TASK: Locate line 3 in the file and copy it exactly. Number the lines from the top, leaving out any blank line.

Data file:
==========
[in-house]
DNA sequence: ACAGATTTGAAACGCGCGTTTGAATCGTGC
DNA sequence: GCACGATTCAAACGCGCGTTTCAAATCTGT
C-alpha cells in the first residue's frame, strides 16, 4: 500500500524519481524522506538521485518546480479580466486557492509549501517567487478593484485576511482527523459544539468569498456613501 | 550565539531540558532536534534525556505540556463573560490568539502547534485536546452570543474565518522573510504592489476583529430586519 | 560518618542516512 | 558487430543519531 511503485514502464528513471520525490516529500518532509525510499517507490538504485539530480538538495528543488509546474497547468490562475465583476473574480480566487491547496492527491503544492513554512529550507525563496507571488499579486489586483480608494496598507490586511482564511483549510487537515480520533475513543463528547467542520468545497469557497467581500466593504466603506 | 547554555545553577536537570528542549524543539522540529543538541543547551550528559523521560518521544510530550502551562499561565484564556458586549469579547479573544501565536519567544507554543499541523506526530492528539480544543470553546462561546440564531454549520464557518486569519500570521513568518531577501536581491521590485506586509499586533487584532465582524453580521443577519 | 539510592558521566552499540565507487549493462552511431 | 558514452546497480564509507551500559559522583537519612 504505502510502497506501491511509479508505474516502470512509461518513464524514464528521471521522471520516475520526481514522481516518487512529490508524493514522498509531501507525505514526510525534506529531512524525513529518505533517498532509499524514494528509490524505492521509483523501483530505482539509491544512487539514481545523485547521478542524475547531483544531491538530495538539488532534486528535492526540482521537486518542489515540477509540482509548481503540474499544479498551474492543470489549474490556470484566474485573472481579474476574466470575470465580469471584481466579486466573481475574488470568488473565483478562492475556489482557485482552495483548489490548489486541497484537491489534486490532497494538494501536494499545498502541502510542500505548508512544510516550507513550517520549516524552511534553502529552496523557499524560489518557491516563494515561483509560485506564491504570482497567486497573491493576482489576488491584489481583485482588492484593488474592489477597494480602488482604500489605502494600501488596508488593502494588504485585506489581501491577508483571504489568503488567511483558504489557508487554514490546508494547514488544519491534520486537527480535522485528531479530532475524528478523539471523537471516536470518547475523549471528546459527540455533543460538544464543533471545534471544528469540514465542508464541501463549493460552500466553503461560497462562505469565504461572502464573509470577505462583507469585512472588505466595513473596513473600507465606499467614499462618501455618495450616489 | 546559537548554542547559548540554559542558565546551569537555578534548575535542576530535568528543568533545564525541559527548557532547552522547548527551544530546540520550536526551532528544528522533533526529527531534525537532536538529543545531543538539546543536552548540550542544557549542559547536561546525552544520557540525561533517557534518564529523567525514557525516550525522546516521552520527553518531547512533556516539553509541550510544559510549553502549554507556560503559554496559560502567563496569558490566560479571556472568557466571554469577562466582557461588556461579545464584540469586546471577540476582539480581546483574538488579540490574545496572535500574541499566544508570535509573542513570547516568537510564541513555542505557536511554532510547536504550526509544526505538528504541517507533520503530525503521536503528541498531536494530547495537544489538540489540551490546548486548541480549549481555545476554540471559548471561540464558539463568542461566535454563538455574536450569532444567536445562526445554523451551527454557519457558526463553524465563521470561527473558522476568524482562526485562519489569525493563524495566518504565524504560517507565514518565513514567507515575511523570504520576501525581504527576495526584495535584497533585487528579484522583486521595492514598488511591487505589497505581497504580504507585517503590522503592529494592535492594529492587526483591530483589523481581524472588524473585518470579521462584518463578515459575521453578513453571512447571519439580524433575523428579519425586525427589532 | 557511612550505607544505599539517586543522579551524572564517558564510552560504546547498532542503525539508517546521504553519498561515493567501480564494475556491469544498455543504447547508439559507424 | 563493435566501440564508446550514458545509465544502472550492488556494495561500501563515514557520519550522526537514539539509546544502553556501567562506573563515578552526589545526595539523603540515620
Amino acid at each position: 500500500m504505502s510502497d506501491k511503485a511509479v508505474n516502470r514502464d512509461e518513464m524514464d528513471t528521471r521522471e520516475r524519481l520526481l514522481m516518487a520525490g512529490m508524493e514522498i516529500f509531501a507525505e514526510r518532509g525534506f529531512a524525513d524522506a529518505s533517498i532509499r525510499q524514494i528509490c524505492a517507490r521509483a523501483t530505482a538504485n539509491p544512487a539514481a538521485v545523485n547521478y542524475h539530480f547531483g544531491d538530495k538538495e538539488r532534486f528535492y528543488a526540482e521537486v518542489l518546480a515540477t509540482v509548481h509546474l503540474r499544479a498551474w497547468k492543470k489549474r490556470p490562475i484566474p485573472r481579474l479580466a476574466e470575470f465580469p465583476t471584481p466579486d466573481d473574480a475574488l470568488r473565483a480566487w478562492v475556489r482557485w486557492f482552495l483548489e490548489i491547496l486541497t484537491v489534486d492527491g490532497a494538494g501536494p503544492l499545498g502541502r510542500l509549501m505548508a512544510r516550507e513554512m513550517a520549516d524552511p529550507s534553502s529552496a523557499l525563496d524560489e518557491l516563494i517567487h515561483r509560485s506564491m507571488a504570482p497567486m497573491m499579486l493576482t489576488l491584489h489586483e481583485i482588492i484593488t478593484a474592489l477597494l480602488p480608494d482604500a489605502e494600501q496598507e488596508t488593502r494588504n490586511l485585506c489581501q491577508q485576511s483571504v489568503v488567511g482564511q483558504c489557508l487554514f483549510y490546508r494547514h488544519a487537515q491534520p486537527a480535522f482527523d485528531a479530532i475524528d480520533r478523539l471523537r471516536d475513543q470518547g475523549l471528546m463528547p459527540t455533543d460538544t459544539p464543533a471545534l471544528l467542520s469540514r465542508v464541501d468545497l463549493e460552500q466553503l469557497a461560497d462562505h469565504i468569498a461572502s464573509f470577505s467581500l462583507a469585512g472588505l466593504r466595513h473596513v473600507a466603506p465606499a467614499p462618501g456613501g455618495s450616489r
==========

DNA sequence: GCACGATTCAAACGCGCGTTTCAAATCTGT